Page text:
Sebastian Lelio hammers home the marginalized existence of a woman in her late 50s looking for love in Santiago
There are so few serious dramas about middle-aged women that it seems churlish to complain about “Gloria,” a movie that drew strong reviews out of the Berlin Film Festival and was Chile’s official Oscar submission’s this year.
But I will anyway.
Lelio, who co-wrote with Gonzalo Maza, goes overboard establishing how lonely and marginalized the title character is. There seems to be no end to the awkward humiliations for Gloria (Garcia) under his camera’s gaze: the turned heel and subsequent wobble at the club, adult children that barely humor her, the neighbor’s hairless cat that has taken residence in her apartment, and so on. We get it: It’s hard to be a woman in your late 50s looking for love.
And Gloria definitely wants to get lucky.
We first see her in a Santiago club of middle-age folk, circling the floor with a drink in her hand, eyes bright behind comically large glasses. She goes home alone that night, but on a later visit she catches the eye of a fellow club goer and playfully shimmies in front of him.
Rodolfo (Sergio Hernandez) is attracted to her independence and joie de vivre, and can’t seem to be believe a woman as attractive as Gloria would be interested in him. Despite his recent gastric bypass surgery, Rodolfo still thinks of himself as the fat man he used to be.
Another key difference: He only recently separately from his wife, whereas Gloria has been divorced for more a decade. You see Gloria take in that news and its romantic implications, but she doesn’t let it deter her from pressing forward with the relationship.
Alas, Rodolfo’s past keeps getting in the way. He has a hard time insisting his ex and their daughters stand on their own two feet, and he doesn’t want to tell his children about his new relationship, while she tries to bring him together with her own children.
When Gloria brings him to a family birthday celebration, things do indeed go horribly wrong. This finely wrought scene casts her family in a new light and raises ticklish questions about her defunct marriage. Why is her ex pawing their daughter with such remorse? And how many other men has Gloria introduced to her children? Maybe they are more protective of her than it first seemed.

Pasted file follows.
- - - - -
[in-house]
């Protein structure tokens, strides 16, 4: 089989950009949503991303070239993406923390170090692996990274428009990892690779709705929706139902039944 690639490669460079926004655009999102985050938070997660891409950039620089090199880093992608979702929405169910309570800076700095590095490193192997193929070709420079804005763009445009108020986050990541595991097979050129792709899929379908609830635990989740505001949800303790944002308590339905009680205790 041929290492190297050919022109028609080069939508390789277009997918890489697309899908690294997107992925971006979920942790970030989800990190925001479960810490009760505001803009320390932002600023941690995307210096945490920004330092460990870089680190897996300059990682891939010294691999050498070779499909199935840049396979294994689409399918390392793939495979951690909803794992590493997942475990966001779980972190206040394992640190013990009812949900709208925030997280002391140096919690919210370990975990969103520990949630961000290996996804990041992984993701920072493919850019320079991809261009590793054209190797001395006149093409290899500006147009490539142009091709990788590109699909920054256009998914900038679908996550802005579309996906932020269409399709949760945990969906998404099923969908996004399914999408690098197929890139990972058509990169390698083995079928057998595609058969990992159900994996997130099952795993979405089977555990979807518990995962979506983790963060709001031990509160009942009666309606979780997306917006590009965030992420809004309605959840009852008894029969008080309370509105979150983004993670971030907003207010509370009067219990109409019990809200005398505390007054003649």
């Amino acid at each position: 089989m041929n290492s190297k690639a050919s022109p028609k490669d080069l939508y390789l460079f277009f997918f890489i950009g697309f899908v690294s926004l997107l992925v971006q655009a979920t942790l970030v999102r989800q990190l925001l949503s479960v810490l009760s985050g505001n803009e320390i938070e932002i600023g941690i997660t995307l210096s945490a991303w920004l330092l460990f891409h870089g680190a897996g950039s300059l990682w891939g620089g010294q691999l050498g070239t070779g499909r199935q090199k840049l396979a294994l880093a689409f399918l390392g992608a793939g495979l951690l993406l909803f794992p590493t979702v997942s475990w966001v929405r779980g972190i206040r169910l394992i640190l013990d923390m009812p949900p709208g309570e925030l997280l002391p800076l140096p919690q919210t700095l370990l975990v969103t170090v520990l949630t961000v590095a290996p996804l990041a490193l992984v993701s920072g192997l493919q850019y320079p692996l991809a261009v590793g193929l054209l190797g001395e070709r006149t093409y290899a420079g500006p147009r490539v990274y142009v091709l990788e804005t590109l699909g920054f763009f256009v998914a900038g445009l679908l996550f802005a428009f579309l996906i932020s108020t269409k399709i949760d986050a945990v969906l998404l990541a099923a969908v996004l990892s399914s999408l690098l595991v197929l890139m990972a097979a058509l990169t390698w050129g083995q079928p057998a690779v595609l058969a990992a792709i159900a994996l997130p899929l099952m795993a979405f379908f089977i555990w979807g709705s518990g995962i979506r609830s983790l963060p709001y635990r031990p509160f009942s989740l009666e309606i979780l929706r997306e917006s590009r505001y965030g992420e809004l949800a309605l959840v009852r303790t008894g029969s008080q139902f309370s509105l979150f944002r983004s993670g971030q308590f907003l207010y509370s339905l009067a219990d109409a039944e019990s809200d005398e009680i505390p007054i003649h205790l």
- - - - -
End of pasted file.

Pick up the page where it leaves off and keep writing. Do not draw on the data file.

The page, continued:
We never really get our answers, as Lelio isn’t interested in dwelling on Gloria’s past any more than she is.
After taking a break from each other, Gloria and Rodolfo go away for an even more ill-fated holiday that ends with her alone on the beach, and no money to pay the hotel bill. Here again, the film raises questions about Gloria’s behavior: Has she found herself in this type of predicament before? Will she be able to rebound from this latest romantic setback?
Rest assured, she does rebound — spectacularly. In one of the best scenes in the movie, Gloria exacts her revenge on her former lover with paintballs. Garcia does an exceptionally good job Gloria’s simultaneous sadness and exhilaration after the confrontation. It’s not long before she’s dancing along to the title track.
Lelio deserves much credit for choosing a middle-aged woman as his subject and for portraying her story so unflinchingly. He does not shy away from showing naked middle-aged bodies, or from acknowledging that people in that age bracket still enjoy sex — just as much as they crave intimacy.
I only wish he hadn’t clobbered us over the head with Gloria’s lonely marginalized existence before guiding us to the resilient ending. By its uplifting conclusion, you may feel as bruised as Gloria herself.
Even as you hum the movie’s title track as the credits roll.